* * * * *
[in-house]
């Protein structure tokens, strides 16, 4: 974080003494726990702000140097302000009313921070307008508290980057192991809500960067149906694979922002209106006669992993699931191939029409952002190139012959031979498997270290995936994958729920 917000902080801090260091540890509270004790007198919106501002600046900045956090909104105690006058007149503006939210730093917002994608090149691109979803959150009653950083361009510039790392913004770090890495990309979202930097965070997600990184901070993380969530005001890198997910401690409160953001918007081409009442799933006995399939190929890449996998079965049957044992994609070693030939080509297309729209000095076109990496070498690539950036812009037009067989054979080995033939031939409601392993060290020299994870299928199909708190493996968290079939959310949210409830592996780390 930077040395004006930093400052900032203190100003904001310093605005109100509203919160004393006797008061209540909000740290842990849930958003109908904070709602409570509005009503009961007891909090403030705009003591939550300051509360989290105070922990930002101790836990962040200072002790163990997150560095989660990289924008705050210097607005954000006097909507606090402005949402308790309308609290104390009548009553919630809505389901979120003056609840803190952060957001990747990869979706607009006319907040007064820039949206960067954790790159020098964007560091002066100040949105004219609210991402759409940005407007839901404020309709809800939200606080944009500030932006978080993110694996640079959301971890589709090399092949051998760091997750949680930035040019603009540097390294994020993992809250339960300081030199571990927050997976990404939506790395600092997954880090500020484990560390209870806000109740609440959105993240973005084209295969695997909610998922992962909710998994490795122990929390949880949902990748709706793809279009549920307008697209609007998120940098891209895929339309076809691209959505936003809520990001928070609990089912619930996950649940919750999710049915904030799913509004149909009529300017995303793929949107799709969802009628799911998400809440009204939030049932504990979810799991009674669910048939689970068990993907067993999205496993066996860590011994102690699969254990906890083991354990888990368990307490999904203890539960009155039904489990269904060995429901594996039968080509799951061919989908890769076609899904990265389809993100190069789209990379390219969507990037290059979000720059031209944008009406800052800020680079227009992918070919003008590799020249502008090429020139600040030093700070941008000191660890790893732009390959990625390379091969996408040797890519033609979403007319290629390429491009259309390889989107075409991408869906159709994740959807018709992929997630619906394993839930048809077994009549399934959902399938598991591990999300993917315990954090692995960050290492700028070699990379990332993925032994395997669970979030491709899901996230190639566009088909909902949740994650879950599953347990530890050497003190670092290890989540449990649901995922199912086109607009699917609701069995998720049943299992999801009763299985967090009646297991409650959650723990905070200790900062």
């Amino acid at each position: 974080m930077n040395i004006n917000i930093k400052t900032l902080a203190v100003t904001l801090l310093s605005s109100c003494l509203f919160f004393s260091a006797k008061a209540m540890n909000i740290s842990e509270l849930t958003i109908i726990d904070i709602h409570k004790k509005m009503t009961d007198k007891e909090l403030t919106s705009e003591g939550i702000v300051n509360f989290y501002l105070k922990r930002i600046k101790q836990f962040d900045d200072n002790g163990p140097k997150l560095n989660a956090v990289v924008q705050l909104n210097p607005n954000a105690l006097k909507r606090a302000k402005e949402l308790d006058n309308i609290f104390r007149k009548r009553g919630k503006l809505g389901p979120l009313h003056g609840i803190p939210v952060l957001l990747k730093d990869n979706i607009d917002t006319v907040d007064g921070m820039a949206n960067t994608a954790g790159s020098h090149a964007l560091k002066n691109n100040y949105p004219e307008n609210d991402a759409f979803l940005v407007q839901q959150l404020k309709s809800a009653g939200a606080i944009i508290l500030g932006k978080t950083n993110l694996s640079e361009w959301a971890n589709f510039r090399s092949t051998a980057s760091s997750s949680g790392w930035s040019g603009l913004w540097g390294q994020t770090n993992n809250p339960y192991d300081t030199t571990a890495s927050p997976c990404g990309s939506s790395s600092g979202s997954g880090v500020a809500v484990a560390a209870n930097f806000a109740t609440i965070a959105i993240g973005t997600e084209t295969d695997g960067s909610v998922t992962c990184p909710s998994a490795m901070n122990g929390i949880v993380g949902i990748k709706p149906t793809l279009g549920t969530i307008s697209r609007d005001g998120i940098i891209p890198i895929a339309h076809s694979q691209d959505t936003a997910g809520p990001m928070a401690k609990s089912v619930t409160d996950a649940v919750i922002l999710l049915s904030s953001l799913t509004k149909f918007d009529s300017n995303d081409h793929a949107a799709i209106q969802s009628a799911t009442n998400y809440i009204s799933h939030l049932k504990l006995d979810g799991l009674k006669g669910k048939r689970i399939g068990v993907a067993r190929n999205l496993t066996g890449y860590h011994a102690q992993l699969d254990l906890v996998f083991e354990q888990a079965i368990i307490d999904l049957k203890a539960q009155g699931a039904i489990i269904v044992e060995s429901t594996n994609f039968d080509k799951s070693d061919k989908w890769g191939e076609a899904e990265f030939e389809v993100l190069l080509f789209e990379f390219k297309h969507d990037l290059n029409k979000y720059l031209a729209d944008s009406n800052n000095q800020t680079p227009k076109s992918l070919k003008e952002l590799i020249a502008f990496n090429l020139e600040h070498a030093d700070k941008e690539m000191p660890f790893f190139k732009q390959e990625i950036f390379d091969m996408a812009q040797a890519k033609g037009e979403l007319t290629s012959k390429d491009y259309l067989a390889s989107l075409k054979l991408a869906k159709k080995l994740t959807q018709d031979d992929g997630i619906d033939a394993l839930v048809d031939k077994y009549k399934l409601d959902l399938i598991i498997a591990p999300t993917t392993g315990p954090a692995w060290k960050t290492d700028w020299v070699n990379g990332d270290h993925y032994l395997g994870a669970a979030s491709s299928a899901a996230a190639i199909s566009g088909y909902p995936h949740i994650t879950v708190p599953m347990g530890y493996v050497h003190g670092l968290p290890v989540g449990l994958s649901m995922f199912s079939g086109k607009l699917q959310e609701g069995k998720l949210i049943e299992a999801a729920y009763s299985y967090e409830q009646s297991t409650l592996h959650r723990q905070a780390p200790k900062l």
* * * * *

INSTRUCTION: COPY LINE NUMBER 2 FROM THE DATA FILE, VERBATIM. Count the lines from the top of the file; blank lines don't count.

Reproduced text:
């Protein structure tokens, strides 16, 4: 974080003494726990702000140097302000009313921070307008508290980057192991809500960067149906694979922002209106006669992993699931191939029409952002190139012959031979498997270290995936994958729920 917000902080801090260091540890509270004790007198919106501002600046900045956090909104105690006058007149503006939210730093917002994608090149691109979803959150009653950083361009510039790392913004770090890495990309979202930097965070997600990184901070993380969530005001890198997910401690409160953001918007081409009442799933006995399939190929890449996998079965049957044992994609070693030939080509297309729209000095076109990496070498690539950036812009037009067989054979080995033939031939409601392993060290020299994870299928199909708190493996968290079939959310949210409830592996780390 930077040395004006930093400052900032203190100003904001310093605005109100509203919160004393006797008061209540909000740290842990849930958003109908904070709602409570509005009503009961007891909090403030705009003591939550300051509360989290105070922990930002101790836990962040200072002790163990997150560095989660990289924008705050210097607005954000006097909507606090402005949402308790309308609290104390009548009553919630809505389901979120003056609840803190952060957001990747990869979706607009006319907040007064820039949206960067954790790159020098964007560091002066100040949105004219609210991402759409940005407007839901404020309709809800939200606080944009500030932006978080993110694996640079959301971890589709090399092949051998760091997750949680930035040019603009540097390294994020993992809250339960300081030199571990927050997976990404939506790395600092997954880090500020484990560390209870806000109740609440959105993240973005084209295969695997909610998922992962909710998994490795122990929390949880949902990748709706793809279009549920307008697209609007998120940098891209895929339309076809691209959505936003809520990001928070609990089912619930996950649940919750999710049915904030799913509004149909009529300017995303793929949107799709969802009628799911998400809440009204939030049932504990979810799991009674669910048939689970068990993907067993999205496993066996860590011994102690699969254990906890083991354990888990368990307490999904203890539960009155039904489990269904060995429901594996039968080509799951061919989908890769076609899904990265389809993100190069789209990379390219969507990037290059979000720059031209944008009406800052800020680079227009992918070919003008590799020249502008090429020139600040030093700070941008000191660890790893732009390959990625390379091969996408040797890519033609979403007319290629390429491009259309390889989107075409991408869906159709994740959807018709992929997630619906394993839930048809077994009549399934959902399938598991591990999300993917315990954090692995960050290492700028070699990379990332993925032994395997669970979030491709899901996230190639566009088909909902949740994650879950599953347990530890050497003190670092290890989540449990649901995922199912086109607009699917609701069995998720049943299992999801009763299985967090009646297991409650959650723990905070200790900062």